Deinotherium

From Wikipedia, the free encyclopedia
Jump to: navigation, search
Deinotherium
Temporal range: Middle MioceneEarly Pleistocene
Illustration of Deinotherium
Scientific classification
Kingdom: Animalia
Phylum: Chordata
Class: Mammalia
Order: Proboscidea
Suborder: Deinotheroidea
Family: Deinotheriidae
Genus: Deinotherium
Kaup, 1829

Deinotherium was a large proboscidean related to modern elephants. Their shorted trunk and downward curving tusks are notable.

There were several species of Deinotherium that inhabited parts of Africa, Asia and Europe. The Deinotherium was larger than today’s elephants.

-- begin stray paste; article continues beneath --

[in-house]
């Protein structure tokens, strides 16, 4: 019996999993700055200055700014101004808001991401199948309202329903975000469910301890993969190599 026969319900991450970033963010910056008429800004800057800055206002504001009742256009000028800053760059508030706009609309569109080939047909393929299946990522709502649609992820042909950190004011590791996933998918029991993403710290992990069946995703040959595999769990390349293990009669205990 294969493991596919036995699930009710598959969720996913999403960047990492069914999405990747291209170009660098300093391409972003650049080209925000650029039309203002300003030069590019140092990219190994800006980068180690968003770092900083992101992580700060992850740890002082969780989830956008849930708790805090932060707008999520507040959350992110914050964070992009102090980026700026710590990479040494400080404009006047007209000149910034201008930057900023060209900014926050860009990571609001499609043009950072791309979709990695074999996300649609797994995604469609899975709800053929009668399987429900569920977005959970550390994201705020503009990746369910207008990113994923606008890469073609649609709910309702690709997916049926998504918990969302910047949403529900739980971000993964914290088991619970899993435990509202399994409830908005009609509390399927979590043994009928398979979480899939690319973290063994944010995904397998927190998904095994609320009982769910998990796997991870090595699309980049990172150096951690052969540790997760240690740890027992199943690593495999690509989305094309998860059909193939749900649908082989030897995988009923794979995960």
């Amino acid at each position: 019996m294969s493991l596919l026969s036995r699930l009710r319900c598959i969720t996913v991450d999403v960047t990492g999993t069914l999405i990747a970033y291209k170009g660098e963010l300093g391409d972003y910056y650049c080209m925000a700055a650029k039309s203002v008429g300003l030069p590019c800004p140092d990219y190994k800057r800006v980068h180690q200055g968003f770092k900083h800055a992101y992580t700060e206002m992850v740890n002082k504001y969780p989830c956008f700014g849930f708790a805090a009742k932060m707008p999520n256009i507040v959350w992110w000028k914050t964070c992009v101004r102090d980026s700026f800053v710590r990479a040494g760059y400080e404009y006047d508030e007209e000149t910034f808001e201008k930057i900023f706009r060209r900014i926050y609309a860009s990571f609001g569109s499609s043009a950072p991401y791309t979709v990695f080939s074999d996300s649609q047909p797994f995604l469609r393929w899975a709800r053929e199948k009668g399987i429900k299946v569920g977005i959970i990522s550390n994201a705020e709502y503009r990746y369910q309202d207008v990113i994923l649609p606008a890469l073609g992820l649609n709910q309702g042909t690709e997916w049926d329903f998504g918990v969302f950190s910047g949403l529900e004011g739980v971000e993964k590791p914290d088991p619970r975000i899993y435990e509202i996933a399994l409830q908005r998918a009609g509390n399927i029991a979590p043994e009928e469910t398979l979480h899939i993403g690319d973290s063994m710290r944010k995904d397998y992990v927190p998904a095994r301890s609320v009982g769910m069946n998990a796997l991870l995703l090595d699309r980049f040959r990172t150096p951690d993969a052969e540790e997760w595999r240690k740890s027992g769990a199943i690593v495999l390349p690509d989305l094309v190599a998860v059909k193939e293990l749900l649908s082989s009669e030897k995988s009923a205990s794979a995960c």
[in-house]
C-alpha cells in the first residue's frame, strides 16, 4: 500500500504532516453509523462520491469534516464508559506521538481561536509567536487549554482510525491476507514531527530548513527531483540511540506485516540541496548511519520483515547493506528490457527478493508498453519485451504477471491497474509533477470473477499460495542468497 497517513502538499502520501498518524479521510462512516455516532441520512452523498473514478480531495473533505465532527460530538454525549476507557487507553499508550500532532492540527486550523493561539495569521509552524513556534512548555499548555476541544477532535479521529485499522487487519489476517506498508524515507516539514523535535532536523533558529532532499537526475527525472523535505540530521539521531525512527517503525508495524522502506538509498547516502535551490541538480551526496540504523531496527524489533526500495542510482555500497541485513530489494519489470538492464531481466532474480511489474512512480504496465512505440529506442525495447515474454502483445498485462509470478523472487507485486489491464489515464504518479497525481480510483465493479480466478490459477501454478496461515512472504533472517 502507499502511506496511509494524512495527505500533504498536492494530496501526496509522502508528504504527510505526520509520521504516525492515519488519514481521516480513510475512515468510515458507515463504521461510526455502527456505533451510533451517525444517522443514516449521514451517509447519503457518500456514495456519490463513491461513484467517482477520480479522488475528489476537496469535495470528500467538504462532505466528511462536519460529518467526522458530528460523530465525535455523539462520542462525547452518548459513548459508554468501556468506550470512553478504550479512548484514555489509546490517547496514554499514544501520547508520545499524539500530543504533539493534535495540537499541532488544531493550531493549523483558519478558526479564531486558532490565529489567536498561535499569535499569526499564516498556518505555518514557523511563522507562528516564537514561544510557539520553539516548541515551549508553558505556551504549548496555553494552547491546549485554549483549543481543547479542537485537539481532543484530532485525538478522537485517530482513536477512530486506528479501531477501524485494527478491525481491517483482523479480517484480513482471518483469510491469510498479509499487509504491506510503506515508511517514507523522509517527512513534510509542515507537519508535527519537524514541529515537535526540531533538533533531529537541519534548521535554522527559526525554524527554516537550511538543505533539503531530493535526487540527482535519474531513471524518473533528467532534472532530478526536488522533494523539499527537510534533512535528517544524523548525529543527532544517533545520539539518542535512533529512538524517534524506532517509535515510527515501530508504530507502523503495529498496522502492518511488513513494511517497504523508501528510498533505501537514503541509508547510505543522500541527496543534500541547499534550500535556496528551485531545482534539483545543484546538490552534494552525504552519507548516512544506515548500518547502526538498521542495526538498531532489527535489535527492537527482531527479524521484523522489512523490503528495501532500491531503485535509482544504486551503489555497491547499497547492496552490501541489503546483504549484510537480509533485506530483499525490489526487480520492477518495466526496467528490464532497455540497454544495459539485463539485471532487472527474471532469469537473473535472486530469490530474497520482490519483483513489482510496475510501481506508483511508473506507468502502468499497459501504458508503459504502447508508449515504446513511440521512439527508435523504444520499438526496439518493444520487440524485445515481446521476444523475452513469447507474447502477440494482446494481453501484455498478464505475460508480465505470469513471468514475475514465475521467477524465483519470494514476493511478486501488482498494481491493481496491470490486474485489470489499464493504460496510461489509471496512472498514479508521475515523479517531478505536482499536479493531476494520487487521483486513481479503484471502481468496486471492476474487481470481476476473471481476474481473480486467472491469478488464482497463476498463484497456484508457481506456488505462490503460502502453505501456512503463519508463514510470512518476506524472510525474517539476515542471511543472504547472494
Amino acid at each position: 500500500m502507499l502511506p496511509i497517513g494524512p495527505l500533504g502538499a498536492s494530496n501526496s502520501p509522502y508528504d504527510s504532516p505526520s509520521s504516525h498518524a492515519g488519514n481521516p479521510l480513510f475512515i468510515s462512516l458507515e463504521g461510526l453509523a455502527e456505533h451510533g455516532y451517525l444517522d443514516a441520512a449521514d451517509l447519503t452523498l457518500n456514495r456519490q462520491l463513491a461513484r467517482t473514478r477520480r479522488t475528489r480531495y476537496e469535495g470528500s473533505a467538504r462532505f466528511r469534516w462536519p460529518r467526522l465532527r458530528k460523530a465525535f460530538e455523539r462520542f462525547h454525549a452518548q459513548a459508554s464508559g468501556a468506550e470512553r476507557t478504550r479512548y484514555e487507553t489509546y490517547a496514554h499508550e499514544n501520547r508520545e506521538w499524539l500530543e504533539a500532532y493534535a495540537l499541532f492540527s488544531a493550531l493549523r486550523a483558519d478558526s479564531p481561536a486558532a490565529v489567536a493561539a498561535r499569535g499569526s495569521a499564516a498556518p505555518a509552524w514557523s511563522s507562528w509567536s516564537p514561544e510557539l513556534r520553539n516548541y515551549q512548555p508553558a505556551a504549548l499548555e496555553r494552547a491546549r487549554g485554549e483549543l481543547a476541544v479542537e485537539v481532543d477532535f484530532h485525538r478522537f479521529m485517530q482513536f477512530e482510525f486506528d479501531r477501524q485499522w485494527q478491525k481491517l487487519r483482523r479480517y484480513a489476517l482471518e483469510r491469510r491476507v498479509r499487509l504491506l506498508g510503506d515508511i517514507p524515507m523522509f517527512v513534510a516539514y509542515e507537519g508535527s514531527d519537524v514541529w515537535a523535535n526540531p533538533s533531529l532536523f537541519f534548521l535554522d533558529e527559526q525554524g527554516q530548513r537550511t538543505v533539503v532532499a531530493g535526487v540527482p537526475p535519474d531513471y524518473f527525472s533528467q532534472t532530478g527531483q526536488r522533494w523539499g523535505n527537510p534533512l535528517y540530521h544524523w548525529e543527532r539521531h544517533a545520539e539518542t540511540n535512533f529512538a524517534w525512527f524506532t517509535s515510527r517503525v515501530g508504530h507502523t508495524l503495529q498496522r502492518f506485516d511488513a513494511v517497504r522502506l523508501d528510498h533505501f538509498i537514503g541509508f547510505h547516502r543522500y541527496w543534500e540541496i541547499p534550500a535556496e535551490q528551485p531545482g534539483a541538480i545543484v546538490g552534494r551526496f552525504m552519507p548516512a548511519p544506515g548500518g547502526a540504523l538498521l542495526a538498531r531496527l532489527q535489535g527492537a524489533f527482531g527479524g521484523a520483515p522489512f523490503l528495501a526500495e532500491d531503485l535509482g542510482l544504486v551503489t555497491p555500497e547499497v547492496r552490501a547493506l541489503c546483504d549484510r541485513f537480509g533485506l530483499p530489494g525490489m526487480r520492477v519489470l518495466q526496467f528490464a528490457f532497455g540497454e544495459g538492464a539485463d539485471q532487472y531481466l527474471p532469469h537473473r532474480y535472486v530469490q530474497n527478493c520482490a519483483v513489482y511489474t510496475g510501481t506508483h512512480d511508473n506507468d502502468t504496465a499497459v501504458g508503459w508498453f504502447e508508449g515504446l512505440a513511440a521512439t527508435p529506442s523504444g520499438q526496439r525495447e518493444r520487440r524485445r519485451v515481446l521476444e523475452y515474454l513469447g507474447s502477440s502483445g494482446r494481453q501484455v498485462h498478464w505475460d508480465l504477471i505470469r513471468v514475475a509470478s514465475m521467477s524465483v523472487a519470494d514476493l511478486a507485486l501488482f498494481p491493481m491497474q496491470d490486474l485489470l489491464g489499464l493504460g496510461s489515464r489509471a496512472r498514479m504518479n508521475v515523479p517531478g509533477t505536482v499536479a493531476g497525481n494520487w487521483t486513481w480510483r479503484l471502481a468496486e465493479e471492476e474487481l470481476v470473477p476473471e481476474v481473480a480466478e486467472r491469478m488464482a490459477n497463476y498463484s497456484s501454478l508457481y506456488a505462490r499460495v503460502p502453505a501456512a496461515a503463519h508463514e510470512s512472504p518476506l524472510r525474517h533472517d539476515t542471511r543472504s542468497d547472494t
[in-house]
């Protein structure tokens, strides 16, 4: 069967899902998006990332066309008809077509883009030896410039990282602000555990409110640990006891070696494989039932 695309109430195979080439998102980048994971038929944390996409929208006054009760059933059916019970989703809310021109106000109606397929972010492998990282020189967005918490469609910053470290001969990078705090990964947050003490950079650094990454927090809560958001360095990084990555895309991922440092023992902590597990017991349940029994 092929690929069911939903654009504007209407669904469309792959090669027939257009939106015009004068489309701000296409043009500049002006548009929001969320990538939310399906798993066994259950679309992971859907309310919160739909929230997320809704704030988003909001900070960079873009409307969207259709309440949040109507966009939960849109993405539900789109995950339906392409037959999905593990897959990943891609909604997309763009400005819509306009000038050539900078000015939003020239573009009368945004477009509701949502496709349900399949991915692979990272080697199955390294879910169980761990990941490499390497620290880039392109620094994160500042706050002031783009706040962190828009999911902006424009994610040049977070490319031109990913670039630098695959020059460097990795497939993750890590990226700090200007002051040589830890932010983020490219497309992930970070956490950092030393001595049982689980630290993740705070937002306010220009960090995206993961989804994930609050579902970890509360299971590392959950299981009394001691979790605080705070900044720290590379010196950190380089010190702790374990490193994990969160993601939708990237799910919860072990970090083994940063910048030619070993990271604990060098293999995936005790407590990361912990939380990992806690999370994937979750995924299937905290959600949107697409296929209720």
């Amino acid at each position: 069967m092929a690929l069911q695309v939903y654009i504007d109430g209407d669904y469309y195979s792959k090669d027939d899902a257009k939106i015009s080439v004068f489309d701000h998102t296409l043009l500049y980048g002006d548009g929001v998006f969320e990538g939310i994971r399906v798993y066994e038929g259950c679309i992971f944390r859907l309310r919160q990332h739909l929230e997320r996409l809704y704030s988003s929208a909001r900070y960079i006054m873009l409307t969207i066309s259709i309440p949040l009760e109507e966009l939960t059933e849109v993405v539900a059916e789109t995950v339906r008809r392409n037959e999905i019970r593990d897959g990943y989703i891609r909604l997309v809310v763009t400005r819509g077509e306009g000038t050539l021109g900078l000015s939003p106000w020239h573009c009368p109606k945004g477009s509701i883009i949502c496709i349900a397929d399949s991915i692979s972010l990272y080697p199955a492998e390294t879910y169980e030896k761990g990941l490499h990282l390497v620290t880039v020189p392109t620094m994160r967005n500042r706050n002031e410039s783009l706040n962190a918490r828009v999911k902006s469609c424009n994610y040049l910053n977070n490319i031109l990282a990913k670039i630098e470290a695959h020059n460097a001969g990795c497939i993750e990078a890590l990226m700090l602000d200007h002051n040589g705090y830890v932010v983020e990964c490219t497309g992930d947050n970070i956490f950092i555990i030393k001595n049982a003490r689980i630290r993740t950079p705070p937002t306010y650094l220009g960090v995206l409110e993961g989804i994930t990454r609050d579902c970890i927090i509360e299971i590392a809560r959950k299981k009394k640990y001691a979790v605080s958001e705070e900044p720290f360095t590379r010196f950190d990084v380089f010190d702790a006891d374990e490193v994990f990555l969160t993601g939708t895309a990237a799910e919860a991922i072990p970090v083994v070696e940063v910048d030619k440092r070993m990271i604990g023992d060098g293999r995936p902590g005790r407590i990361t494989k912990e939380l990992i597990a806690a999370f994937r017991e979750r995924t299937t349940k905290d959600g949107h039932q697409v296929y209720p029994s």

The way Deinotherium used its curious tusks has been much debated. It may have rooted in soil for underground plant parts like roots and tubers, pulled down branches to snap them and reach leaves, or stripped soft bark from tree trunks.[1] Deinotherium fossils have been uncovered at several of the African sites where remains of prehistoric hominid relatives of modern humans have also been found.

References[change | edit source]

  1. Harris, J.M. 1976. Evolution of feeding mechanisms in the family Deinotheriidae (Mammalia: Proboscidea). Zool. J. Linn. Soc. 56: 331-362